As expected, Mitt Romney skated to victory in New Hampshire on Tuesday. In the process, he “became the first Republican to sweep the first two contests in competitive races since 1976.”
New Hampshire was a leading indicator of who would get the nomination and possibly the White House until 1992. That’s when Bill Clinton made history by being the first presidential candidate to lose New Hampshire but win the White House. Paul Tsongas won with 33% of the vote. George Bush (2000, John McCain won with 37% of the vote) and Barack Obama (2008, Hillary Clinton won with 39%) followed suit.
Thus it’s possible, but not probable, that Romney will be edged out of the GOP nomination.
Moreover, there are about 40% more undecided voters in this overwhelmingly white state (94%) than there are Republican voters (231,611 to 312,621). Perhaps the state has gotten too out-of-step with our increasingly multi-cultural melting pot.
Next week’s contest in South Carolina is a showdown in another demographically unrepresentative state. It’s less white and Hispanic/Latino but more black than the national average. It has proportionally fewer foreign-born citizens, fewer high school grads and fewer folks with college degrees. Finally, it’s poorer: 17.1% of its citizens lived below the poverty level in 2009, compared to 14.3% nationally. (New Hampshire: 8.6%)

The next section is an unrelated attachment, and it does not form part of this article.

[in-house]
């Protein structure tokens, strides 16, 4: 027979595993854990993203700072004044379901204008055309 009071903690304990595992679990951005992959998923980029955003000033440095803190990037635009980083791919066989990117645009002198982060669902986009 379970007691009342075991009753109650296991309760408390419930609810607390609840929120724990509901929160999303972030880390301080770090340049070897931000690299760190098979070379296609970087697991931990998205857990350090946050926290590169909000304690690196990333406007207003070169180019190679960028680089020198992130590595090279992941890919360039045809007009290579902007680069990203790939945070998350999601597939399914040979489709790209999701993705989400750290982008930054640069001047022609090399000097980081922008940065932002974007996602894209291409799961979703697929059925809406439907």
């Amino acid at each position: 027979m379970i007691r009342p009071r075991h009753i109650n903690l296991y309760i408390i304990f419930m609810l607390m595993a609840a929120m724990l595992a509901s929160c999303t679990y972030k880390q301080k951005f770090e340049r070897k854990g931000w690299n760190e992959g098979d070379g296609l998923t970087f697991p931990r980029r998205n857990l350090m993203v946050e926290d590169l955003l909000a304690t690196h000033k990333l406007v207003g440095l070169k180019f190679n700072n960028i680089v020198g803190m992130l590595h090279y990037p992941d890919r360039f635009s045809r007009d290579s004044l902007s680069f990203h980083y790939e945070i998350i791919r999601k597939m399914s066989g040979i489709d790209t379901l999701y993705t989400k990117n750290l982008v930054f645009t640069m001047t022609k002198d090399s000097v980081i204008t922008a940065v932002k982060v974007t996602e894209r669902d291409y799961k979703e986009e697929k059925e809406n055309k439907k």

Newt Gingrich might do better in S.C. if the state’s GOP faithful are feeling neighborly, but he has an uphill battle. Will his not-a-product-of-my-campaign 28-minute, gambling-funded docu-ad (thank you, SCOTUS) siphon votes from Romney or paint the Newt camp as hysterical? Time will tell.
Eeek! iPad typo in headline fixed!
Known for gnawing at complex questions like a terrier with a bone. Digital evangelist, writer, teacher. Transplanted Southerner; teach newbies to ride motorcycles! @kegill, wiredpen.com